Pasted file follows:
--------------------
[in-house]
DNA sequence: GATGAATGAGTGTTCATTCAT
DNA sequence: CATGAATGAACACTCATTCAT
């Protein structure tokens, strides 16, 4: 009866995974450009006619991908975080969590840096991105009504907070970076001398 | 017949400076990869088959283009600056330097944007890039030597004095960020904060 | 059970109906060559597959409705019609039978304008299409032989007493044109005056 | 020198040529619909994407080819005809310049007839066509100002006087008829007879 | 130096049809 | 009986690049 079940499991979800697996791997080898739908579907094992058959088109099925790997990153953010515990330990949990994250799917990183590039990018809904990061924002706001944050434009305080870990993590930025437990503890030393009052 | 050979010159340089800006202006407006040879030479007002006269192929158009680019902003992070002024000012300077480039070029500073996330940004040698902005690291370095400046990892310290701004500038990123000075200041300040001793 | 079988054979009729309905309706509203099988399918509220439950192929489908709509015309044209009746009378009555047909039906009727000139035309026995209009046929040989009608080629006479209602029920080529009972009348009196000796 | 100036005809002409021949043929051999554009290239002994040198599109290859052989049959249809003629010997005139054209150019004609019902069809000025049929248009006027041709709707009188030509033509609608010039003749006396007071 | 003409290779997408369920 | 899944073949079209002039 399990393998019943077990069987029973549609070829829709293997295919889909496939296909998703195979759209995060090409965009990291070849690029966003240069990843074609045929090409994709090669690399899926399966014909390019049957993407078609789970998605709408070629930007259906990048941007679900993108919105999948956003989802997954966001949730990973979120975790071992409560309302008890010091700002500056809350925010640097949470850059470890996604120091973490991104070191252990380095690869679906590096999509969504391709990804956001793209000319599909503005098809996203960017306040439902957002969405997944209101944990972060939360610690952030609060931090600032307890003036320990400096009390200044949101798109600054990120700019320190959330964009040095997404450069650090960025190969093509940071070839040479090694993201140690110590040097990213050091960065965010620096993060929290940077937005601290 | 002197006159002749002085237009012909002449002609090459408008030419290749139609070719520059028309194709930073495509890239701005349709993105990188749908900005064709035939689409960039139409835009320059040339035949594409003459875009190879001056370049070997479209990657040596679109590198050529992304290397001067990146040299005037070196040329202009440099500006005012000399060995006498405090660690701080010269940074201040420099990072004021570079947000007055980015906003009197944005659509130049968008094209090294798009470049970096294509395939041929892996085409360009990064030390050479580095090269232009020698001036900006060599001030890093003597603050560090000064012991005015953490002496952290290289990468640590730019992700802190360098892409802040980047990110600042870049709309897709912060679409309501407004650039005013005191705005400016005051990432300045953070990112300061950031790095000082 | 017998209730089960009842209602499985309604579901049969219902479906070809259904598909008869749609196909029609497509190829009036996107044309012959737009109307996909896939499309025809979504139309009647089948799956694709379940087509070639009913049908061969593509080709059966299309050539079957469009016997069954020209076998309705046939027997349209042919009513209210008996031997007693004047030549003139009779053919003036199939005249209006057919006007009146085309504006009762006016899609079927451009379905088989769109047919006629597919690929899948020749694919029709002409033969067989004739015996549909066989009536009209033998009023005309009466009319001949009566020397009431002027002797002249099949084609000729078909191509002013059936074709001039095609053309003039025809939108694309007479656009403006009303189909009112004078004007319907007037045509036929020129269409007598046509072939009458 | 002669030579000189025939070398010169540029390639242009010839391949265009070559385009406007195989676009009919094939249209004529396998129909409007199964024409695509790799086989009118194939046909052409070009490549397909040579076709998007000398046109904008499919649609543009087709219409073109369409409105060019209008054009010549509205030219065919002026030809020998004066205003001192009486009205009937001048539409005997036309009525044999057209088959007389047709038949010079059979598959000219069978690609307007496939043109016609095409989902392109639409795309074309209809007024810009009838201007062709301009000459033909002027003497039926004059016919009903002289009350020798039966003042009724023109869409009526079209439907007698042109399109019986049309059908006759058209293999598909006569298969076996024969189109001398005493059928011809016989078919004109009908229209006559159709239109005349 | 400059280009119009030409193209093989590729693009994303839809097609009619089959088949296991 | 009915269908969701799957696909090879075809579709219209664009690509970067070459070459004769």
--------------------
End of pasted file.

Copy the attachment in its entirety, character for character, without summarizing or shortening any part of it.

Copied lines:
[in-house]
DNA sequence: GATGAATGAGTGTTCATTCAT
DNA sequence: CATGAATGAACACTCATTCAT
């Protein structure tokens, strides 16, 4: 009866995974450009006619991908975080969590840096991105009504907070970076001398 | 017949400076990869088959283009600056330097944007890039030597004095960020904060 | 059970109906060559597959409705019609039978304008299409032989007493044109005056 | 020198040529619909994407080819005809310049007839066509100002006087008829007879 | 130096049809 | 009986690049 079940499991979800697996791997080898739908579907094992058959088109099925790997990153953010515990330990949990994250799917990183590039990018809904990061924002706001944050434009305080870990993590930025437990503890030393009052 | 050979010159340089800006202006407006040879030479007002006269192929158009680019902003992070002024000012300077480039070029500073996330940004040698902005690291370095400046990892310290701004500038990123000075200041300040001793 | 079988054979009729309905309706509203099988399918509220439950192929489908709509015309044209009746009378009555047909039906009727000139035309026995209009046929040989009608080629006479209602029920080529009972009348009196000796 | 100036005809002409021949043929051999554009290239002994040198599109290859052989049959249809003629010997005139054209150019004609019902069809000025049929248009006027041709709707009188030509033509609608010039003749006396007071 | 003409290779997408369920 | 899944073949079209002039 399990393998019943077990069987029973549609070829829709293997295919889909496939296909998703195979759209995060090409965009990291070849690029966003240069990843074609045929090409994709090669690399899926399966014909390019049957993407078609789970998605709408070629930007259906990048941007679900993108919105999948956003989802997954966001949730990973979120975790071992409560309302008890010091700002500056809350925010640097949470850059470890996604120091973490991104070191252990380095690869679906590096999509969504391709990804956001793209000319599909503005098809996203960017306040439902957002969405997944209101944990972060939360610690952030609060931090600032307890003036320990400096009390200044949101798109600054990120700019320190959330964009040095997404450069650090960025190969093509940071070839040479090694993201140690110590040097990213050091960065965010620096993060929290940077937005601290 | 002197006159002749002085237009012909002449002609090459408008030419290749139609070719520059028309194709930073495509890239701005349709993105990188749908900005064709035939689409960039139409835009320059040339035949594409003459875009190879001056370049070997479209990657040596679109590198050529992304290397001067990146040299005037070196040329202009440099500006005012000399060995006498405090660690701080010269940074201040420099990072004021570079947000007055980015906003009197944005659509130049968008094209090294798009470049970096294509395939041929892996085409360009990064030390050479580095090269232009020698001036900006060599001030890093003597603050560090000064012991005015953490002496952290290289990468640590730019992700802190360098892409802040980047990110600042870049709309897709912060679409309501407004650039005013005191705005400016005051990432300045953070990112300061950031790095000082 | 017998209730089960009842209602499985309604579901049969219902479906070809259904598909008869749609196909029609497509190829009036996107044309012959737009109307996909896939499309025809979504139309009647089948799956694709379940087509070639009913049908061969593509080709059966299309050539079957469009016997069954020209076998309705046939027997349209042919009513209210008996031997007693004047030549003139009779053919003036199939005249209006057919006007009146085309504006009762006016899609079927451009379905088989769109047919006629597919690929899948020749694919029709002409033969067989004739015996549909066989009536009209033998009023005309009466009319001949009566020397009431002027002797002249099949084609000729078909191509002013059936074709001039095609053309003039025809939108694309007479656009403006009303189909009112004078004007319907007037045509036929020129269409007598046509072939009458 | 002669030579000189025939070398010169540029390639242009010839391949265009070559385009406007195989676009009919094939249209004529396998129909409007199964024409695509790799086989009118194939046909052409070009490549397909040579076709998007000398046109904008499919649609543009087709219409073109369409409105060019209008054009010549509205030219065919002026030809020998004066205003001192009486009205009937001048539409005997036309009525044999057209088959007389047709038949010079059979598959000219069978690609307007496939043109016609095409989902392109639409795309074309209809007024810009009838201007062709301009000459033909002027003497039926004059016919009903002289009350020798039966003042009724023109869409009526079209439907007698042109399109019986049309059908006759058209293999598909006569298969076996024969189109001398005493059928011809016989078919004109009908229209006559159709239109005349 | 400059280009119009030409193209093989590729693009994303839809097609009619089959088949296991 | 009915269908969701799957696909090879075809579709219209664009690509970067070459070459004769």